Home insurance Home emergency insurance
Home emergency insurance covers you for an emergency in the home, such as a burst pipe, broken-down boiler, blocked drains or failure of your home electrics. It normally provides rapid response and covers repairs up to a maximum cost. Emergency insurance may be provided as part of existing home insurance cover, or supplied as a paid-for extra by your household insurer. Policies are also supplied as a stand alone product by firms such as British Gas, Homeserve, the AA and Direct Line.
Exclusions and limits
Exclusions are a key consideration for anyone taking out a home emergency policy. Most cover essential services, such as water, drainage, heating and electricity. Some are more comprehensive and also take in pest infestation by rats or wasps, roof damage caused by storms or broken locks and windows that could constitute a threat to home security. A few providers cover lost keys and some pay for the cost of temporary accommodation if a household emergency makes your home uninhabitable.
It’s imperative that you pay close attention to the small print on any policy you take out, otherwise, you may find that your cover doesn’t count when you need it most. A significant point to check is if boiler breakdown is covered at any time of year, or if this part of the policy is invalid from May to August- as only a winter breakdown is deemed an emergency. It's also worth looking at the maximum cost of any repair. Some policies only go to £150 or £300, while others cover repairs costing over £1,000. The age and condition of your boiler is also significant- some insurers don't cover those over 8 years old, and most draw the line at those over 15 years old. Most policies will only cover boilers that have been professionally serviced each year. Some stand-alone providers offer this as an extra service, for an additional fee.
Are you already covered for home emergency insurance?
Some home insurers, such as The AA, Hiscox, John Lewis, Legal & General, Prudential and Tesco (Finest), offer home emergency cover as part of their standard policy. If this is adequate for your needs, you do not need to do any more. It is important to check the level of cover carefully, however. Although these insurers provide emergency cover for burst pipes, blocked drains, boiler failure in the winter and household electrics, many have low cover limits, from Legal & General’s £150 to Prudential’s £250. Hiscox and Tesco go up to £500 and John Lewis to £1,500. Some insurers don’t provide an emergency response to storm damage to the roof or pest infestation, but if your main policy is with these firms, you probably don’t need to take out extra cover – apart from a standalone boiler service contract. Alternatively, you can pay independently for this as a one-off cost each year.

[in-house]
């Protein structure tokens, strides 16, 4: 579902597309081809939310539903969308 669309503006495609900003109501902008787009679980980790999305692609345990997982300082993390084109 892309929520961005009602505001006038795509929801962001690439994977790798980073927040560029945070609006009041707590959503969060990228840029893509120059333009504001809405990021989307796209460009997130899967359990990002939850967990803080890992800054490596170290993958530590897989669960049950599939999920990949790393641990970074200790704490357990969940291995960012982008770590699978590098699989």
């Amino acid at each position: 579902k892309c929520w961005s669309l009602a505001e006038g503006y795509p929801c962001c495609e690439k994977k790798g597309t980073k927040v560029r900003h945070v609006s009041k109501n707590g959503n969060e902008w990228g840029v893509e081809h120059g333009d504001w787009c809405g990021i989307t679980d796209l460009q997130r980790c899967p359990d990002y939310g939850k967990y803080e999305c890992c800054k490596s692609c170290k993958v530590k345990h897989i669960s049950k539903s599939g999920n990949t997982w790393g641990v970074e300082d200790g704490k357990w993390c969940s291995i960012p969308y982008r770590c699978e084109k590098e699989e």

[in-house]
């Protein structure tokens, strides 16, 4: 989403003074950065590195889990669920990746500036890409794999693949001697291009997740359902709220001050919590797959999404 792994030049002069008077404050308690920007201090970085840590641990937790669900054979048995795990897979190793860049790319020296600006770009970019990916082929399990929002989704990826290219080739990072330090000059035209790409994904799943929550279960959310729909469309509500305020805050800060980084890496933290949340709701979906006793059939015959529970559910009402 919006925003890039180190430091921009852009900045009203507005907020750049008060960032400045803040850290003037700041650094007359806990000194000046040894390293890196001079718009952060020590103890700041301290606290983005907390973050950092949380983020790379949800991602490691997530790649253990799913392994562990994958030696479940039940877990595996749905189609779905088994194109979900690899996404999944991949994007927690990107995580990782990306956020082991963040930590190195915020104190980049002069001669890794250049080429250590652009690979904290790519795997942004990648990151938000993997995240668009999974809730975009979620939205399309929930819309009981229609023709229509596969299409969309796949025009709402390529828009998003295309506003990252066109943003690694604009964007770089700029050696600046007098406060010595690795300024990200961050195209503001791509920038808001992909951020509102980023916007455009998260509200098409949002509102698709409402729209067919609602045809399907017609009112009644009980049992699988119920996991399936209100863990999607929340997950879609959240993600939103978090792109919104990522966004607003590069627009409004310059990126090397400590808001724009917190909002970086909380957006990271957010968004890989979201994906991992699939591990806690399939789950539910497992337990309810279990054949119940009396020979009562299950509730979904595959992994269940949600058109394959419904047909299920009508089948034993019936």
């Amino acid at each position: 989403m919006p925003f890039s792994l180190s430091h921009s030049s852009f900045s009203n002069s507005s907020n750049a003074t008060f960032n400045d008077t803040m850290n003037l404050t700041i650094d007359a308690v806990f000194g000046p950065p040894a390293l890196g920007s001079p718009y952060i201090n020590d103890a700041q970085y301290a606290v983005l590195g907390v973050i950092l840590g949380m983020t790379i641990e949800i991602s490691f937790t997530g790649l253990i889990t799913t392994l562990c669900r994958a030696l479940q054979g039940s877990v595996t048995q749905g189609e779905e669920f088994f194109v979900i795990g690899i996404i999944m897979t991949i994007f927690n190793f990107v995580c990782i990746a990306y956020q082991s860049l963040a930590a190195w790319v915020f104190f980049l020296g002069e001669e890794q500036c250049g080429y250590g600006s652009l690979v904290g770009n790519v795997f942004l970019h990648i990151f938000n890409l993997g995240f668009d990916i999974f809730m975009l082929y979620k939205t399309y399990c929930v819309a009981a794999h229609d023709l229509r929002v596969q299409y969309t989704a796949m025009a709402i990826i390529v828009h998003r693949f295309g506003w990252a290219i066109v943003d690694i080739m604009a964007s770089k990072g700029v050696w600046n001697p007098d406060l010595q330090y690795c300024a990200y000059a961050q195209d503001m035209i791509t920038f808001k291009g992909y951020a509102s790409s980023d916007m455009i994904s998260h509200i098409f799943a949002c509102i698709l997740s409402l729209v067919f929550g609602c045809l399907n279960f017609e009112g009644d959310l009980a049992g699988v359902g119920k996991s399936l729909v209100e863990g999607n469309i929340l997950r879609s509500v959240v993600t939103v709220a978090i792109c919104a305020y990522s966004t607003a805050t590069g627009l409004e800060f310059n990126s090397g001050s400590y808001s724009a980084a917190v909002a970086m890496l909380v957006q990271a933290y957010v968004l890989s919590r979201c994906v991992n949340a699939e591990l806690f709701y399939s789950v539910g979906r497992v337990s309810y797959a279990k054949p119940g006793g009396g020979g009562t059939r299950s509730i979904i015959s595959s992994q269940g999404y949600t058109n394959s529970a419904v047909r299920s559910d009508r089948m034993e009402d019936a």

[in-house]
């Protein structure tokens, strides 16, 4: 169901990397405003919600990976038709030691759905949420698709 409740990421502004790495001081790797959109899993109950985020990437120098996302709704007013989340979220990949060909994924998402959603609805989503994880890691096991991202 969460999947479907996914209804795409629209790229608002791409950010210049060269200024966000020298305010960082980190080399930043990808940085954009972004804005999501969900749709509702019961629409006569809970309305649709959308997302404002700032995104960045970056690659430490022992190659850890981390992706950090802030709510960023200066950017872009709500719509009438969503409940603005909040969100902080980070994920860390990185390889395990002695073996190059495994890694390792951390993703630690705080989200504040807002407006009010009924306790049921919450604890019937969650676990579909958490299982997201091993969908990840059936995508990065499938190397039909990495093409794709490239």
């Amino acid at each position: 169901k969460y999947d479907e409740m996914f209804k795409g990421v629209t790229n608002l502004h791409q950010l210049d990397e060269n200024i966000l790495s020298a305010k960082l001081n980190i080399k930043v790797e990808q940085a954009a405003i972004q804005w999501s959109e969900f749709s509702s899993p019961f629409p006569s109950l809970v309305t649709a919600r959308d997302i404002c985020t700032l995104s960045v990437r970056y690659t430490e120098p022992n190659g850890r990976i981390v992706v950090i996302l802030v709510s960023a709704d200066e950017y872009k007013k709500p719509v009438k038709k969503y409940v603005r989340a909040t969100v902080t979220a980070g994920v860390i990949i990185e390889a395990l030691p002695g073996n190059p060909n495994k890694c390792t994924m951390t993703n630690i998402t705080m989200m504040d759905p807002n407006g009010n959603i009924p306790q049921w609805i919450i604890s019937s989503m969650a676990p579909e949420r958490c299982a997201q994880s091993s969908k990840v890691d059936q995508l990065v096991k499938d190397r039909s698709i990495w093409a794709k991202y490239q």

Home emergency insurance as an optional extra
If your insurer doesn’t provide emergency cover as standard, it may offer it as an optional add-on. Most providers sell emergency insurance this way.
The cover limit of add-on insurance tends to vary from £250 to £1,000. The annual additional premiums can range from between £30 and £100, depending on which of the major insurance companies you opt for.
Emergency cover is, of course, just one aspect of your home insurance, and an insurer that is particularly competitive in this area may not offer the best overall deal. Comparing policies is the only way to ensure you have the right cover, paying particular attention to exclusion clauses and caveats, found in a specimen policy document on most providers’ websites.
Specialist providers of home emergency insurance
The main suppliers of home emergency cover are not mainstream insurers but specialist providers such as Homeserve, Domestic & General and The AA. British Gas is also a major force.
These providers can expensive. Annual premiums for their most comprehensive policies range from £125 to £350. The maximum level of cover ranges from £300 to £2,000. It is possible to reduce the cost by opting for more restricted cover or accepting an initial excess. Whether these companies provide better service than general insurers is debatable, although British Gas has its own dedicated workforce.
Do you need home emergency insurance?
If boiler failure or blocked drains are a particular concern, you may feel reassured by having a home emergency policy. However, in many cases it could be cheaper to ‘self-insure’ by putting
money aside to pay for an independent engineer or plumber when necessary. The sums involved will vary, depending on where you live, the age of your boiler and what goes wrong. Insurance should reduce the stress of a household emergency, but do check the small print carefully before you buy. Look particularly closely at what items are covered, the maximum cost of each repair and any seasonal restrictions.